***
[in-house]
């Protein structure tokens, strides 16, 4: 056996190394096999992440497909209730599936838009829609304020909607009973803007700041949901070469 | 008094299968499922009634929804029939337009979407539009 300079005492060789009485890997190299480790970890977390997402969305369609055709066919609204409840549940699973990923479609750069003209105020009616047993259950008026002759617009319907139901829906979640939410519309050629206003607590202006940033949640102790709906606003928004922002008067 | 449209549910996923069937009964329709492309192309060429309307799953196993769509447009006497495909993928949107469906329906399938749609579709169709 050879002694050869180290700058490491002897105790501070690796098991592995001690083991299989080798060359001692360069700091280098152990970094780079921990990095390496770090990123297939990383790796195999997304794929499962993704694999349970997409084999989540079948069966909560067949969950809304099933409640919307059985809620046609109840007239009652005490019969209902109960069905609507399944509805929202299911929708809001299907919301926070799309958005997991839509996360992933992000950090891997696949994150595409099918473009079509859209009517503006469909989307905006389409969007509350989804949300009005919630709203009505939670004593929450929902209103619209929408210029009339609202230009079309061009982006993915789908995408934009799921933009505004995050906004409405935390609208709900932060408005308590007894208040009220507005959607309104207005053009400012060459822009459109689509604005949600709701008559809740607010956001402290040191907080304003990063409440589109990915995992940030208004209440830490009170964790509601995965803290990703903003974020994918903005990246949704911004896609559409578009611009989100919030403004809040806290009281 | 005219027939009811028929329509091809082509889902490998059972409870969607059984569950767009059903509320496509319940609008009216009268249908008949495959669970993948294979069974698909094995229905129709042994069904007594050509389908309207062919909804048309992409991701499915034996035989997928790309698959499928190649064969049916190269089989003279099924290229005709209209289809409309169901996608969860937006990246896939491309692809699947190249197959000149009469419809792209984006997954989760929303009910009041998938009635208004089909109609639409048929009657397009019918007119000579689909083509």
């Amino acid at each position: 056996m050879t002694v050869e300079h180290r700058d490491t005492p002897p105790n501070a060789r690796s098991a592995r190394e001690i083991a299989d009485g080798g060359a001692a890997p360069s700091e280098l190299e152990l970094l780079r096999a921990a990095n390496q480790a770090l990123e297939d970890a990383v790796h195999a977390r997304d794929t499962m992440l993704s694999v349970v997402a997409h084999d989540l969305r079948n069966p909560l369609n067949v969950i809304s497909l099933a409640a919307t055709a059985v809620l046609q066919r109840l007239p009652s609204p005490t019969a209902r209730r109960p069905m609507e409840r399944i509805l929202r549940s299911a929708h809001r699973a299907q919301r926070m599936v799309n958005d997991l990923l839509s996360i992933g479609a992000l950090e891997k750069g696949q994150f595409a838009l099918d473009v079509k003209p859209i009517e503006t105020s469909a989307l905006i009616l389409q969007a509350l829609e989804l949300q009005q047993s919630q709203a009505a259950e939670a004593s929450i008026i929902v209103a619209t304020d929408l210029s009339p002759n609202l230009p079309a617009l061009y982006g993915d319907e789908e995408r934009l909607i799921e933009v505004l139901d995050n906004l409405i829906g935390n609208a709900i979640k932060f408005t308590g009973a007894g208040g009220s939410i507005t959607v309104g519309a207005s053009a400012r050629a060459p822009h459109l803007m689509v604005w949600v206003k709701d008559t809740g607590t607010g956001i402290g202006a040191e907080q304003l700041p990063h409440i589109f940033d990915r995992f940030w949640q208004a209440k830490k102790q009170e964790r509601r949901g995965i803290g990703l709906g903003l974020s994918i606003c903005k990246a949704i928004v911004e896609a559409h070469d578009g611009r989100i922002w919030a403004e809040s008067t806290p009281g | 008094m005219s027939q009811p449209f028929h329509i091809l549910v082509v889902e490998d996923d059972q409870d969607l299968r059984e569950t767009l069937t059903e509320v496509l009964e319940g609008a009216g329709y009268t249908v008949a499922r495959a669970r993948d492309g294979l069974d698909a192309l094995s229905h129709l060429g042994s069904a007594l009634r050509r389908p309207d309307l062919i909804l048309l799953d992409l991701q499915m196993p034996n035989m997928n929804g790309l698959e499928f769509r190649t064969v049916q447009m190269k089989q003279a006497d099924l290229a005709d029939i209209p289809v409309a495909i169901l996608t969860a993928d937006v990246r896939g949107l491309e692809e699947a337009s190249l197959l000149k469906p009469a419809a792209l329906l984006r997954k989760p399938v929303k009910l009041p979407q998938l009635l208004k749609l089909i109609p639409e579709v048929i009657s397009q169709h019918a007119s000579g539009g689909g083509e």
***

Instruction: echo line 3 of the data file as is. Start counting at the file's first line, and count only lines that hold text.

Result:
């Amino acid at each position: 056996m050879t002694v050869e300079h180290r700058d490491t005492p002897p105790n501070a060789r690796s098991a592995r190394e001690i083991a299989d009485g080798g060359a001692a890997p360069s700091e280098l190299e152990l970094l780079r096999a921990a990095n390496q480790a770090l990123e297939d970890a990383v790796h195999a977390r997304d794929t499962m992440l993704s694999v349970v997402a997409h084999d989540l969305r079948n069966p909560l369609n067949v969950i809304s497909l099933a409640a919307t055709a059985v809620l046609q066919r109840l007239p009652s609204p005490t019969a209902r209730r109960p069905m609507e409840r399944i509805l929202r549940s299911a929708h809001r699973a299907q919301r926070m599936v799309n958005d997991l990923l839509s996360i992933g479609a992000l950090e891997k750069g696949q994150f595409a838009l099918d473009v079509k003209p859209i009517e503006t105020s469909a989307l905006i009616l389409q969007a509350l829609e989804l949300q009005q047993s919630q709203a009505a259950e939670a004593s929450i008026i929902v209103a619209t304020d929408l210029s009339p002759n609202l230009p079309a617009l061009y982006g993915d319907e789908e995408r934009l909607i799921e933009v505004l139901d995050n906004l409405i829906g935390n609208a709900i979640k932060f408005t308590g009973a007894g208040g009220s939410i507005t959607v309104g519309a207005s053009a400012r050629a060459p822009h459109l803007m689509v604005w949600v206003k709701d008559t809740g607590t607010g956001i402290g202006a040191e907080q304003l700041p990063h409440i589109f940033d990915r995992f940030w949640q208004a209440k830490k102790q009170e964790r509601r949901g995965i803290g990703l709906g903003l974020s994918i606003c903005k990246a949704i928004v911004e896609a559409h070469d578009g611009r989100i922002w919030a403004e809040s008067t806290p009281g | 008094m005219s027939q009811p449209f028929h329509i091809l549910v082509v889902e490998d996923d059972q409870d969607l299968r059984e569950t767009l069937t059903e509320v496509l009964e319940g609008a009216g329709y009268t249908v008949a499922r495959a669970r993948d492309g294979l069974d698909a192309l094995s229905h129709l060429g042994s069904a007594l009634r050509r389908p309207d309307l062919i909804l048309l799953d992409l991701q499915m196993p034996n035989m997928n929804g790309l698959e499928f769509r190649t064969v049916q447009m190269k089989q003279a006497d099924l290229a005709d029939i209209p289809v409309a495909i169901l996608t969860a993928d937006v990246r896939g949107l491309e692809e699947a337009s190249l197959l000149k469906p009469a419809a792209l329906l984006r997954k989760p399938v929303k009910l009041p979407q998938l009635l208004k749609l089909i109609p639409e579709v048929i009657s397009q169709h019918a007119s000579g539009g689909g083509e």